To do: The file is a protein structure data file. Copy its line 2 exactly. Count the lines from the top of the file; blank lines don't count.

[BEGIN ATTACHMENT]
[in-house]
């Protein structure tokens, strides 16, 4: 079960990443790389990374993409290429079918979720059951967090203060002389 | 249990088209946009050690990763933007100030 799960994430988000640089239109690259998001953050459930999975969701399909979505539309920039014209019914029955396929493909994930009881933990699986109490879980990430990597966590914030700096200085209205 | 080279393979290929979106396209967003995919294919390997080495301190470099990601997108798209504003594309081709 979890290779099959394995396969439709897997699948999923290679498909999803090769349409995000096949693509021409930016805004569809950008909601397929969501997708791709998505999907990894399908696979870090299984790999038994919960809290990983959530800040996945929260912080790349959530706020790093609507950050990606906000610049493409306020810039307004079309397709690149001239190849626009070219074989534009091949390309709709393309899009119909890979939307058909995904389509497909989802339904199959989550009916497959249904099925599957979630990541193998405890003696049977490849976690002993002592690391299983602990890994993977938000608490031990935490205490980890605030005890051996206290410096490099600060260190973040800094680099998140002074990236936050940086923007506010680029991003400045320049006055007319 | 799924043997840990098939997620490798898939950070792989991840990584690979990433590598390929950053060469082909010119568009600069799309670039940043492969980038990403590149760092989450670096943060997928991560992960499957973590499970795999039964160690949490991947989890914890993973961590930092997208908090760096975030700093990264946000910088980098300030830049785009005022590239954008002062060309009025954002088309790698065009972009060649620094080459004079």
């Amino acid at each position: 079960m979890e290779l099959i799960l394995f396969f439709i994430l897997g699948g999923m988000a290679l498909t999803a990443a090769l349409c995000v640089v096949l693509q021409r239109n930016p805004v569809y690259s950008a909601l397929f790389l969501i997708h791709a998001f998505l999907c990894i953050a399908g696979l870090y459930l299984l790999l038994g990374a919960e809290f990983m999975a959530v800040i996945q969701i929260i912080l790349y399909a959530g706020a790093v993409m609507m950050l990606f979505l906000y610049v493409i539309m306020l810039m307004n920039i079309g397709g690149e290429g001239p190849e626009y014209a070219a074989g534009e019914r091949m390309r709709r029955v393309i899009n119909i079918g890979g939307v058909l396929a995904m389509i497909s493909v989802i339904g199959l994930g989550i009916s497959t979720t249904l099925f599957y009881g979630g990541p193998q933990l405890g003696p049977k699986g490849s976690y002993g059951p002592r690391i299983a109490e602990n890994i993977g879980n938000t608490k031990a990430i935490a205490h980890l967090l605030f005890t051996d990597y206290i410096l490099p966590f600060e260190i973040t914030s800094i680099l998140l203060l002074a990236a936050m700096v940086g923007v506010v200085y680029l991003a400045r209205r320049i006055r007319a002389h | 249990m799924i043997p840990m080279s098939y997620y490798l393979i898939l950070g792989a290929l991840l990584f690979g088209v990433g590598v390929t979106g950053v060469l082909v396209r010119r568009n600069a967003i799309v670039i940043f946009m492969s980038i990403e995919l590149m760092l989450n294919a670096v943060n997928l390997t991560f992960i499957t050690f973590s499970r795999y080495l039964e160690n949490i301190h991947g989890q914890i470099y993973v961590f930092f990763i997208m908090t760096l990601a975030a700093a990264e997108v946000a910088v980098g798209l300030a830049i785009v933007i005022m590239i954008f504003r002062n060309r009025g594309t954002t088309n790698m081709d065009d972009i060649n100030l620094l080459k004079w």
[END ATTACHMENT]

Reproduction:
């Protein structure tokens, strides 16, 4: 079960990443790389990374993409290429079918979720059951967090203060002389 | 249990088209946009050690990763933007100030 799960994430988000640089239109690259998001953050459930999975969701399909979505539309920039014209019914029955396929493909994930009881933990699986109490879980990430990597966590914030700096200085209205 | 080279393979290929979106396209967003995919294919390997080495301190470099990601997108798209504003594309081709 979890290779099959394995396969439709897997699948999923290679498909999803090769349409995000096949693509021409930016805004569809950008909601397929969501997708791709998505999907990894399908696979870090299984790999038994919960809290990983959530800040996945929260912080790349959530706020790093609507950050990606906000610049493409306020810039307004079309397709690149001239190849626009070219074989534009091949390309709709393309899009119909890979939307058909995904389509497909989802339904199959989550009916497959249904099925599957979630990541193998405890003696049977490849976690002993002592690391299983602990890994993977938000608490031990935490205490980890605030005890051996206290410096490099600060260190973040800094680099998140002074990236936050940086923007506010680029991003400045320049006055007319 | 799924043997840990098939997620490798898939950070792989991840990584690979990433590598390929950053060469082909010119568009600069799309670039940043492969980038990403590149760092989450670096943060997928991560992960499957973590499970795999039964160690949490991947989890914890993973961590930092997208908090760096975030700093990264946000910088980098300030830049785009005022590239954008002062060309009025954002088309790698065009972009060649620094080459004079």